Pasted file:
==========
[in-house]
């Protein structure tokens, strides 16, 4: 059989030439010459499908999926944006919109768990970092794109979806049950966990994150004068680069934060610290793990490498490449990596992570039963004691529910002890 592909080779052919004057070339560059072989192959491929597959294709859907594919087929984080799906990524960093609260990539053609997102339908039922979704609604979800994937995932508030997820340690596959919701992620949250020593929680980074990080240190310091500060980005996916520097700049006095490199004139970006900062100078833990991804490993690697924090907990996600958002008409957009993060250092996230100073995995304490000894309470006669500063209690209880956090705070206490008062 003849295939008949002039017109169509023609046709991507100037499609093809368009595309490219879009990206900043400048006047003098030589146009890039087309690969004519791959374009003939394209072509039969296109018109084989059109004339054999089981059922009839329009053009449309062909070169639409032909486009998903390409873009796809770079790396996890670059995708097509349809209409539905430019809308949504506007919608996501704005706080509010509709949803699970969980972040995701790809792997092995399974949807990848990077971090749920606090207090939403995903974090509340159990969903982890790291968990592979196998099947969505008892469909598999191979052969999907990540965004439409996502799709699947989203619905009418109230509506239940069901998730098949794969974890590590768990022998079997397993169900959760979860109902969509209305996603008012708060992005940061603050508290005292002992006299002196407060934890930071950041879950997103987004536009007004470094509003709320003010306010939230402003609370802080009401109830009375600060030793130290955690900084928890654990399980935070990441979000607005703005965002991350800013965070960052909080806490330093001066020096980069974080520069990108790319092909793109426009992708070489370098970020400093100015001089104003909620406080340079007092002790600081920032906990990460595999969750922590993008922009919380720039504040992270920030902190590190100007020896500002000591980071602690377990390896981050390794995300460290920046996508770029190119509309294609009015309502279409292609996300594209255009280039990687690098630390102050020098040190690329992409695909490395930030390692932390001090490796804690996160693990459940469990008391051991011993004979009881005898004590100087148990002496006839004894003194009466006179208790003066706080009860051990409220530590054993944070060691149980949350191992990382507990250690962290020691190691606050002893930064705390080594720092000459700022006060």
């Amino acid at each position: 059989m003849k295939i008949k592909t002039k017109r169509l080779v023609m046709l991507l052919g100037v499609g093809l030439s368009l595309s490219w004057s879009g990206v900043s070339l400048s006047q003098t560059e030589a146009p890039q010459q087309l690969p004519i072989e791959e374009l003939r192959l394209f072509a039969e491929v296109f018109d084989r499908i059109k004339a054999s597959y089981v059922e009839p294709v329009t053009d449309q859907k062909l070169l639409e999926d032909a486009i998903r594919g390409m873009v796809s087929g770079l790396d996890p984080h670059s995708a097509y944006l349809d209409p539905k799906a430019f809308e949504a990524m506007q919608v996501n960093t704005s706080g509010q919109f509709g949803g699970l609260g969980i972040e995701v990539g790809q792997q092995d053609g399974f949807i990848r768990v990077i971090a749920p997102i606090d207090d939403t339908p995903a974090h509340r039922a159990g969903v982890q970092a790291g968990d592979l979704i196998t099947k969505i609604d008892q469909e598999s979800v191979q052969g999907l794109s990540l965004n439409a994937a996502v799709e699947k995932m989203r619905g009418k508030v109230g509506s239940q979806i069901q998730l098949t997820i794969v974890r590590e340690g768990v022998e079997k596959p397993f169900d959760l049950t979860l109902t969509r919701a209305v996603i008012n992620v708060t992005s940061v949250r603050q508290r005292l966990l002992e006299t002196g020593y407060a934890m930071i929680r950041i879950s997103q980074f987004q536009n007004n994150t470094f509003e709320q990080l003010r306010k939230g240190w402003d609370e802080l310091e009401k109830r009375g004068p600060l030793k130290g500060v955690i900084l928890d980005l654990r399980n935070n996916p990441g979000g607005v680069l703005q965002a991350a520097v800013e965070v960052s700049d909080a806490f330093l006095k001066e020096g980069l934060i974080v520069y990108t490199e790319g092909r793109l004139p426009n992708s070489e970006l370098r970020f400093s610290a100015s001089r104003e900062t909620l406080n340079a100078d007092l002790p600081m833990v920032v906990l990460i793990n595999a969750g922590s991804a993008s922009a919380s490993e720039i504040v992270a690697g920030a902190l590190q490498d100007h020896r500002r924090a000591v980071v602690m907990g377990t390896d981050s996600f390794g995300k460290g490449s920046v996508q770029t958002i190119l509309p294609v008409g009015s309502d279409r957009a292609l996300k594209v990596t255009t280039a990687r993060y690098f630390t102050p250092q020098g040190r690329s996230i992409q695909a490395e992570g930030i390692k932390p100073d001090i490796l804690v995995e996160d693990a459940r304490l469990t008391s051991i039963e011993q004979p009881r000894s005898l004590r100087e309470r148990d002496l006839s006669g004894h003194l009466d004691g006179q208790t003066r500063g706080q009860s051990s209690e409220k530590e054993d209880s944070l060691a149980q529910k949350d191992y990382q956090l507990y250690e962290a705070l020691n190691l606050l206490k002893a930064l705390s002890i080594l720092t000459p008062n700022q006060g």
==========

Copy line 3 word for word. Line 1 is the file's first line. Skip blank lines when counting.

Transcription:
């Amino acid at each position: 059989m003849k295939i008949k592909t002039k017109r169509l080779v023609m046709l991507l052919g100037v499609g093809l030439s368009l595309s490219w004057s879009g990206v900043s070339l400048s006047q003098t560059e030589a146009p890039q010459q087309l690969p004519i072989e791959e374009l003939r192959l394209f072509a039969e491929v296109f018109d084989r499908i059109k004339a054999s597959y089981v059922e009839p294709v329009t053009d449309q859907k062909l070169l639409e999926d032909a486009i998903r594919g390409m873009v796809s087929g770079l790396d996890p984080h670059s995708a097509y944006l349809d209409p539905k799906a430019f809308e949504a990524m506007q919608v996501n960093t704005s706080g509010q919109f509709g949803g699970l609260g969980i972040e995701v990539g790809q792997q092995d053609g399974f949807i990848r768990v990077i971090a749920p997102i606090d207090d939403t339908p995903a974090h509340r039922a159990g969903v982890q970092a790291g968990d592979l979704i196998t099947k969505i609604d008892q469909e598999s979800v191979q052969g999907l794109s990540l965004n439409a994937a996502v799709e699947k995932m989203r619905g009418k508030v109230g509506s239940q979806i069901q998730l098949t997820i794969v974890r590590e340690g768990v022998e079997k596959p397993f169900d959760l049950t979860l109902t969509r919701a209305v996603i008012n992620v708060t992005s940061v949250r603050q508290r005292l966990l002992e006299t002196g020593y407060a934890m930071i929680r950041i879950s997103q980074f987004q536009n007004n994150t470094f509003e709320q990080l003010r306010k939230g240190w402003d609370e802080l310091e009401k109830r009375g004068p600060l030793k130290g500060v955690i900084l928890d980005l654990r399980n935070n996916p990441g979000g607005v680069l703005q965002a991350a520097v800013e965070v960052s700049d909080a806490f330093l006095k001066e020096g980069l934060i974080v520069y990108t490199e790319g092909r793109l004139p426009n992708s070489e970006l370098r970020f400093s610290a100015s001089r104003e900062t909620l406080n340079a100078d007092l002790p600081m833990v920032v906990l990460i793990n595999a969750g922590s991804a993008s922009a919380s490993e720039i504040v992270a690697g920030a902190l590190q490498d100007h020896r500002r924090a000591v980071v602690m907990g377990t390896d981050s996600f390794g995300k460290g490449s920046v996508q770029t958002i190119l509309p294609v008409g009015s309502d279409r957009a292609l996300k594209v990596t255009t280039a990687r993060y690098f630390t102050p250092q020098g040190r690329s996230i992409q695909a490395e992570g930030i390692k932390p100073d001090i490796l804690v995995e996160d693990a459940r304490l469990t008391s051991i039963e011993q004979p009881r000894s005898l004590r100087e309470r148990d002496l006839s006669g004894h003194l009466d004691g006179q208790t003066r500063g706080q009860s051990s209690e409220k530590e054993d209880s944070l060691a149980q529910k949350d191992y990382q956090l507990y250690e962290a705070l020691n190691l606050l206490k002893a930064l705390s002890i080594l720092t000459p008062n700022q006060g």